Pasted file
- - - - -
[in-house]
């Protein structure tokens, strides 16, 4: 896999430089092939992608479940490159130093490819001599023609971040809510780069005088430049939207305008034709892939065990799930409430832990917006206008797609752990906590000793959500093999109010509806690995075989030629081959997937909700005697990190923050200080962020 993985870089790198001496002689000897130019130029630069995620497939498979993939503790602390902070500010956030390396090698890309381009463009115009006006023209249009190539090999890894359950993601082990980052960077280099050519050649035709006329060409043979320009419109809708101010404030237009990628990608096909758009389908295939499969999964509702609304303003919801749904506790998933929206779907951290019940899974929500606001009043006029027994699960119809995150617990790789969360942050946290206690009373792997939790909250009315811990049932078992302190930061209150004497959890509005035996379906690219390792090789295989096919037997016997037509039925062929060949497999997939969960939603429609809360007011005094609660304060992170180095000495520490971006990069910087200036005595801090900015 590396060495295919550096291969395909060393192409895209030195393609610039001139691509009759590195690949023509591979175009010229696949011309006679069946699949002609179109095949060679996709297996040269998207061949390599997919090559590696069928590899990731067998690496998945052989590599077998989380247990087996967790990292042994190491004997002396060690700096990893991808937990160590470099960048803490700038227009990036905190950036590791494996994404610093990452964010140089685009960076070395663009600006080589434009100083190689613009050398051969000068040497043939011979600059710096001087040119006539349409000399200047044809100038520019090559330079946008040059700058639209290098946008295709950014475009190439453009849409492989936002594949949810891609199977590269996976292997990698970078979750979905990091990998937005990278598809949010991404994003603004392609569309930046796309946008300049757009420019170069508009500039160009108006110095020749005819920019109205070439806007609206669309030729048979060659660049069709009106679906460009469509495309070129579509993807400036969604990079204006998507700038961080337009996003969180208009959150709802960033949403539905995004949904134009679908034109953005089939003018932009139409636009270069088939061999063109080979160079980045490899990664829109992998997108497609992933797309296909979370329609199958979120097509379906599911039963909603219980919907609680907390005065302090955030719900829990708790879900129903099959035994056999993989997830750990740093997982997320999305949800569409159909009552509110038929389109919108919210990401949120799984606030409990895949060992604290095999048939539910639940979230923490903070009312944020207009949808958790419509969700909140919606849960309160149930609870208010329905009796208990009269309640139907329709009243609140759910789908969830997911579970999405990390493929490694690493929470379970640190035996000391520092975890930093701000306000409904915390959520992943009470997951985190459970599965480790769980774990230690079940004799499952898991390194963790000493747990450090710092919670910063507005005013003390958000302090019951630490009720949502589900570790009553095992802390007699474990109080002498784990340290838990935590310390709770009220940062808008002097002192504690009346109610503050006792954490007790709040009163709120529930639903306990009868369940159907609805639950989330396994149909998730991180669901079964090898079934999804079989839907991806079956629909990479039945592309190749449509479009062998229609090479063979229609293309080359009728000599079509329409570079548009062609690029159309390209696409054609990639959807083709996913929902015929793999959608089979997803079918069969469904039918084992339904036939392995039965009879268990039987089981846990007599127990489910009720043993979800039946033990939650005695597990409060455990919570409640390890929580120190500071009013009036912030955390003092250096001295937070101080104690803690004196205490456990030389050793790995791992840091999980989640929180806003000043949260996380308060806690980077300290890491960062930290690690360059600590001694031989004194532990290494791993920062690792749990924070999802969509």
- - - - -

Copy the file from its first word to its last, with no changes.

[in-house]
């Protein structure tokens, strides 16, 4: 896999430089092939992608479940490159130093490819001599023609971040809510780069005088430049939207305008034709892939065990799930409430832990917006206008797609752990906590000793959500093999109010509806690995075989030629081959997937909700005697990190923050200080962020 993985870089790198001496002689000897130019130029630069995620497939498979993939503790602390902070500010956030390396090698890309381009463009115009006006023209249009190539090999890894359950993601082990980052960077280099050519050649035709006329060409043979320009419109809708101010404030237009990628990608096909758009389908295939499969999964509702609304303003919801749904506790998933929206779907951290019940899974929500606001009043006029027994699960119809995150617990790789969360942050946290206690009373792997939790909250009315811990049932078992302190930061209150004497959890509005035996379906690219390792090789295989096919037997016997037509039925062929060949497999997939969960939603429609809360007011005094609660304060992170180095000495520490971006990069910087200036005595801090900015 590396060495295919550096291969395909060393192409895209030195393609610039001139691509009759590195690949023509591979175009010229696949011309006679069946699949002609179109095949060679996709297996040269998207061949390599997919090559590696069928590899990731067998690496998945052989590599077998989380247990087996967790990292042994190491004997002396060690700096990893991808937990160590470099960048803490700038227009990036905190950036590791494996994404610093990452964010140089685009960076070395663009600006080589434009100083190689613009050398051969000068040497043939011979600059710096001087040119006539349409000399200047044809100038520019090559330079946008040059700058639209290098946008295709950014475009190439453009849409492989936002594949949810891609199977590269996976292997990698970078979750979905990091990998937005990278598809949010991404994003603004392609569309930046796309946008300049757009420019170069508009500039160009108006110095020749005819920019109205070439806007609206669309030729048979060659660049069709009106679906460009469509495309070129579509993807400036969604990079204006998507700038961080337009996003969180208009959150709802960033949403539905995004949904134009679908034109953005089939003018932009139409636009270069088939061999063109080979160079980045490899990664829109992998997108497609992933797309296909979370329609199958979120097509379906599911039963909603219980919907609680907390005065302090955030719900829990708790879900129903099959035994056999993989997830750990740093997982997320999305949800569409159909009552509110038929389109919108919210990401949120799984606030409990895949060992604290095999048939539910639940979230923490903070009312944020207009949808958790419509969700909140919606849960309160149930609870208010329905009796208990009269309640139907329709009243609140759910789908969830997911579970999405990390493929490694690493929470379970640190035996000391520092975890930093701000306000409904915390959520992943009470997951985190459970599965480790769980774990230690079940004799499952898991390194963790000493747990450090710092919670910063507005005013003390958000302090019951630490009720949502589900570790009553095992802390007699474990109080002498784990340290838990935590310390709770009220940062808008002097002192504690009346109610503050006792954490007790709040009163709120529930639903306990009868369940159907609805639950989330396994149909998730991180669901079964090898079934999804079989839907991806079956629909990479039945592309190749449509479009062998229609090479063979229609293309080359009728000599079509329409570079548009062609690029159309390209696409054609990639959807083709996913929902015929793999959608089979997803079918069969469904039918084992339904036939392995039965009879268990039987089981846990007599127990489910009720043993979800039946033990939650005695597990409060455990919570409640390890929580120190500071009013009036912030955390003092250096001295937070101080104690803690004196205490456990030389050793790995791992840091999980989640929180806003000043949260996380308060806690980077300290890491960062930290690690360059600590001694031989004194532990290494791993920062690792749990924070999802969509």